Keep Your Friends Close, Your Enemies Closer, and Your Handyman on Speed Dial
On Easter Sunday we cooked up a storm—if only for the two of us, my BoomerGuy and me. But then we decided to share and we took ‘Easter Care Packages’ to several of our neighbors. It was truly a unique experience. We either left the food at the door-step, or in one case, we met half-way in the garage. I made special carry boxes, and put one on the floor, then stepped away, while the neighbor replaced the food box with a container of deviled eggs. Yum. Nice trade, all the while maintaining at least 6’ of separation.
We felt good in the fact that we gave on an otherwise very unusual day. The development in which we live was vacant, except for a few brave souls walking in the rain. The golf course has been closed for two weeks along with the club house and all other facilities, like the tennis, bocce ball and pickle ball courts, not to mention the swimming pools. So if we could spread just a little joy to a few lonely people, it made our day.
Then it happened! That evening when we were doing the dishes, we noticed there was no hot water. Oh, oh. We immediately went to the hot water heater manual and began following the instructions for relighting the pilot. Then I spent the remainder of the evening looking at YouTube videos on water heaters. Now I’m the world’s expert on water heaters. Well, it turns out it wasn’t just the pilot but also the controller and thermocouple. Yesterday, which would normally have been a blog day was taken up with repairing the water heater. Turns out repairing was not the right word, replacing was more like it.
Fortunately, we have a great relationship with our handyman who lives down the street, and my BoomerGuy called him to see if he was even working. He said he would help us out. His motto: “call me or screw it up yourself.” So over he came, all masked up, with his magnificent set of tools, and his handy-dandy tricks of the trade and began to diagnose the problem…and said the water heater was shot. Rats! No wonder we couldn’t get the pilot to relight. He immediately took off for Home Depot to get a new one and delivered it within a half hour. Took out the old one, put in the new, called a local plumber friend of his, who also wore a mask, to help out with several minor wrap-up issues, and we had both water and hot water again by mid-afternoon. It was so good to be able to wash our hands in hot sudsy water. He then proceeded to undercharge me, so my BoomerGuy rectified the bill and the world was right again.
The moral of this story, be very, very kind to your handyman because you never know when the need might arise, especially during this time when most if not all service businesses are closed. And, keep his number close and closer yet on speed dial, and be sure to thank him/her profusely.
The really sad part of this story is two-fold: one, products like our water heater only lasted 7 years, far short of its 10-year expected life cycle; and second, that most people probably don’t have a handyman like Chuck. With the world virtually shut down, people are simply doing without. Except for the essential businesses like groceries, pharmacies, and healthcare practitioners, nothing is happening. While I was talking with Chuck about this very fact, he went on to say his son’s truck engine just blew for some mysterious reason, and he couldn’t find anyone to work on it because those businesses along with so many others are simply shuttered. So now you have a family member who is totally reliant on his transportation that no longer works. Chuck comes to the rescue again and loans him one of his vehicles until he can get his engine replaced.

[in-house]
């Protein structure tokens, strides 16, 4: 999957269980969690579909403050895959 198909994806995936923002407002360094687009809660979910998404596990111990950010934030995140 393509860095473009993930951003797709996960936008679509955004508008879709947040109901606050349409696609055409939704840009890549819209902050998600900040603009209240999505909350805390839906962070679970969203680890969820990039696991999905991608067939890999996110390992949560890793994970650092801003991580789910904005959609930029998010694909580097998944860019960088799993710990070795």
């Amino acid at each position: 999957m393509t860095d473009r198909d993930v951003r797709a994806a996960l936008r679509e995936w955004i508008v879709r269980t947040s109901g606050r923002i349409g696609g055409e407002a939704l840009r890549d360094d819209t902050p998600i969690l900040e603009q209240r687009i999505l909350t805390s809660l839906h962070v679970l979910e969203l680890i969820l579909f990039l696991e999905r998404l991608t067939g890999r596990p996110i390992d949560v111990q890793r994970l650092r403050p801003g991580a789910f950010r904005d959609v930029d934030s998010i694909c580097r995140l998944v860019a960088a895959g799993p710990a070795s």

The second moral of today’s blog—be thankful for what we do have, regardless of how small and insignificant it might seem. We complained of not having hot water for one day, and not having water for several hours while it was shut down for replacement of the water heater. We’re so used to our immediate and ‘at once’ society that we hardly know how to exist in the midst of the coronavirus. But actually we do by simply slowing things down a bit and realizing our sheltered life is temporary.
A funny story for the day. The plumber saw we had our paper products nicely stacked on a shelf by the water heater and commented on how nice it must be to have normal toilet paper. I looked at him quizzically and he went on the explain his mother-in-law brought home some lavender scented toilet paper. Frankly, I had never seen anything like that, nor had I heard they even had such a thing. And now when he opens the cupboard, his entire garage smells like lavender, including the food products stored next to it. Apparently, it’s not all that great a lavender smell. Ugh. Just think about all the toilet paper stories and jokes coming out during this virus time.
Easter was great. My BoomerGuy and I helped neighbors. We felt good about reaching out. We conquered the hot water heater and found out some very interesting stories along the way. Life is good, and on behalf of myself and the entire BommerGal team, thank you for joining us on this very unusual ride.
When life throws you lemons, do everything you can to dodge them…
or make that veritable lemonade…